If you're worried about a recently identified Mail glitch that could give hackers unabated access to your iPhone, Apple is telling you to take a deep breath.
In a statement to Bloomberg on Thursday night, Apple said that it investigated a security firm's claim that a specially crafted email downloaded to an iPhone could give malicious hackers access to an iPhone and found no evidence of its actually being able to perform as described.
"We have thoroughly investigated the researcher's report and, based on the information provided, have concluded these issues do not pose an immediate risk to our users," Apple told Bloomberg. "The researcher identified three issues in Mail, but alone they are insufficient to bypass iPhone and iPad security protections, and we have found no evidence they were used against customers."
Apple's comments followed a scary report earlier this week from security researcher ZecOps that claimed to find bugs in Apple's Mail app on the iPhone that would allow malicious hackers to send iPhone owners an email, and use that message to gain control over the device. Worst of all, the researcher said, users wouldn't be able to prevent the flaw and probably wouldn't even know hackers had obtained access to the device.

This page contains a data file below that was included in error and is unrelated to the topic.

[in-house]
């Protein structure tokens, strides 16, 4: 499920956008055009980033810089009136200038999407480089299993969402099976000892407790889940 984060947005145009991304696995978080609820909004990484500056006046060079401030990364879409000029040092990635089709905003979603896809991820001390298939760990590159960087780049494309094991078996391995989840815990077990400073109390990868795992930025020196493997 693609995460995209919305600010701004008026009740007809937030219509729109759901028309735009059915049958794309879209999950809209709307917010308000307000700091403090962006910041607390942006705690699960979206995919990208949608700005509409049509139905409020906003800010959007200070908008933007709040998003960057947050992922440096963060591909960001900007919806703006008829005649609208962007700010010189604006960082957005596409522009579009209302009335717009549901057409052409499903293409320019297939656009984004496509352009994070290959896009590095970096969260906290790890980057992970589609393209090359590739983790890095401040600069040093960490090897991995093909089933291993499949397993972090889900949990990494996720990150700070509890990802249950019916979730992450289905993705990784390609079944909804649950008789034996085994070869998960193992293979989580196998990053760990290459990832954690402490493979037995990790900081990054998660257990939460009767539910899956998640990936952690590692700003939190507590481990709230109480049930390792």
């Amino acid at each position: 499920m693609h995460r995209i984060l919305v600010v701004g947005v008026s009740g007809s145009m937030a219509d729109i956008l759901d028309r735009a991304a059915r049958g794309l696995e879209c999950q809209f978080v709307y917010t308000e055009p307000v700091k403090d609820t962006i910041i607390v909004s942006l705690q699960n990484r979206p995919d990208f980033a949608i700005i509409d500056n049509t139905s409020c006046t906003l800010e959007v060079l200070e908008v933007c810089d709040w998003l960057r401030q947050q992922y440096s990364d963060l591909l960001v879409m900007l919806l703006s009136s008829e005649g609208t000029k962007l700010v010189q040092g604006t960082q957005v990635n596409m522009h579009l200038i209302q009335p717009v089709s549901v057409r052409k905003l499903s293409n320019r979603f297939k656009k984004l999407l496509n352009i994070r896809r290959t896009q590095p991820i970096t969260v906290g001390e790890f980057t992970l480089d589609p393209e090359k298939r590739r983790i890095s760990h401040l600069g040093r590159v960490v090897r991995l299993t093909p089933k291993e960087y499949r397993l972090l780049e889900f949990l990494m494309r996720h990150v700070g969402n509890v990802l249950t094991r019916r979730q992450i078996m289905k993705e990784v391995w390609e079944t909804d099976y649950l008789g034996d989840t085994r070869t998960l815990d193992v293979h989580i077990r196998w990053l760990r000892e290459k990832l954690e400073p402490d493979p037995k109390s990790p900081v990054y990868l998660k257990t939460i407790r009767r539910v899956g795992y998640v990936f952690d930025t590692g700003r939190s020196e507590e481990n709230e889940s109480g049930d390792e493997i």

ZecOps said this week that it had identified at least a few companies that had been targeted by the flaw and had employee iPhones accessed.
Apple, however, says such a claim is false. The company said that while there are flaws in Mail that could be exploited, the iPhone and iPad have other "security protections" to safeguard users.
In other words, Apple is acknowledging that there is a flaw that it's working to fix, but says it won't actually pose a problem to users.
So, what does that actually mean for you and your company? If Apple is right, there's nothing to fear. If ZecOps is right, hackers may be trying to exploit the flaw.
Either way, keep an eye out for strange emails and even stranger activity. And do your best to educate employees on the security do's and don'ts they should keep in mind when using technology.